FUSE 2011: Day 1

April 11, 2011
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Fuse 2011, a symposium focused on brand identity and marketing held April 11-13, 2011 in Chicago, opened up ready for action with keynote speakers taking on what it means to be a new consumer.


Fuse 2011, a symposium focused on brand identity and marketing held April 11-13, 2011 in Chicago, opened up ready for action with keynote speakers taking on what it means to be a new consumer.

There has been much debate among retailers, manufacturers and within PLBuyer as to who the new consumer is and what moves them to buy products. According to Marco Beghin, president of New York-based Moleskine America, Inc., a manufacturer of private label notebooks and other travel items, the new consumer is naturally nomadic and, despite a connection to technology, is not dependant upon it.

On the other end of the spectrum was noted product designer Karim Rashid, who took the stage shortly after Beghin in the first half of the day. Rashid made a strong case for a seamless society fully integrated with technology.

What does this mean for private label? It means that companies now have a variety of options available to speak to the consumer in both product design and promotion. If Beghin is right and less truly is more, then products should be designed not only smaller but with more of a focus on biodegradability. During his presentation Beghin showed the audience five items: a pen, a journal, a phone, his wallet and glasses. These items are all the contemporary nomad needs to get through life, he explained, everything else is secondary. A simplistic brand identity, with minimal packaging and artwork speaks to the new consumer, he explained.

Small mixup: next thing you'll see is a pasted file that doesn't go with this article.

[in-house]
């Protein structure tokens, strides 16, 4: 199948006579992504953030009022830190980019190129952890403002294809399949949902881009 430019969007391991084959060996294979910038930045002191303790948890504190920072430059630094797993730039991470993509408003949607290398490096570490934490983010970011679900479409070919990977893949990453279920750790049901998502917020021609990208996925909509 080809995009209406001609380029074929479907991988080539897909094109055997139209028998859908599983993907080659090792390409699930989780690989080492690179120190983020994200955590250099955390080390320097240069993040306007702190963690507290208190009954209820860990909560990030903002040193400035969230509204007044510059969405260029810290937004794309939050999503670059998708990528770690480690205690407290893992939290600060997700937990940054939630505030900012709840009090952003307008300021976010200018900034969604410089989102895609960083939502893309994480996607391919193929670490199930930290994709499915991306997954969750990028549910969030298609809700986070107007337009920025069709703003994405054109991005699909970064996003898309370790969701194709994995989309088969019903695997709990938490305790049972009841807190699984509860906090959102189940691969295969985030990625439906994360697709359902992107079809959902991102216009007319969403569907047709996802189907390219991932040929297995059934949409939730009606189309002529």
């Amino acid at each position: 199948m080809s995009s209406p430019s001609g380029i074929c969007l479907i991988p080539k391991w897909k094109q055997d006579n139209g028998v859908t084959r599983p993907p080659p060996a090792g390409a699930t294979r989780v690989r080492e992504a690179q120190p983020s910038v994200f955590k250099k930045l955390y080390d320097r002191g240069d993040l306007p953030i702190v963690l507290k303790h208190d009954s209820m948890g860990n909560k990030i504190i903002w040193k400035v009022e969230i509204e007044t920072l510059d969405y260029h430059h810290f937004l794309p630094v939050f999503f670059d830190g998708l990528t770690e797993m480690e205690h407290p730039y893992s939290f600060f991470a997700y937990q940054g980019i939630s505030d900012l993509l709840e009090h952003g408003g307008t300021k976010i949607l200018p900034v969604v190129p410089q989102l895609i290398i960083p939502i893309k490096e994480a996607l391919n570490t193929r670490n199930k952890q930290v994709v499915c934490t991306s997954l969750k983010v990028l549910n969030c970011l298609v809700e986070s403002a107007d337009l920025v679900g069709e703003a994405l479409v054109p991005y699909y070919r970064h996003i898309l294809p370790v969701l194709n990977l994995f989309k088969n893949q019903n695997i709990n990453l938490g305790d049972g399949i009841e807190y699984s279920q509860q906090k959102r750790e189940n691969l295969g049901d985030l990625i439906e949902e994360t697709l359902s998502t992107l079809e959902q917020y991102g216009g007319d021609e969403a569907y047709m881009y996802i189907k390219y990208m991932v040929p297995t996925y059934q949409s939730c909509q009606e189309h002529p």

While both speakers shared a minimalistic approach to packaging design, Rashid took the concept many steps further by completely embracing technology. Designers should not focus on the past, he explained, but rather should look at what drives the consumers of today to achieve true brand identity. The use of technology in today’s society is undeniable, he says. Rather than stick with the archetypes of brands from the past manufacturers and designers should not be afraid to push the boundaries of packaging and brand identity.

To learn more about the new consumer make sure to read the May, 2011 issue of PLBuyer.

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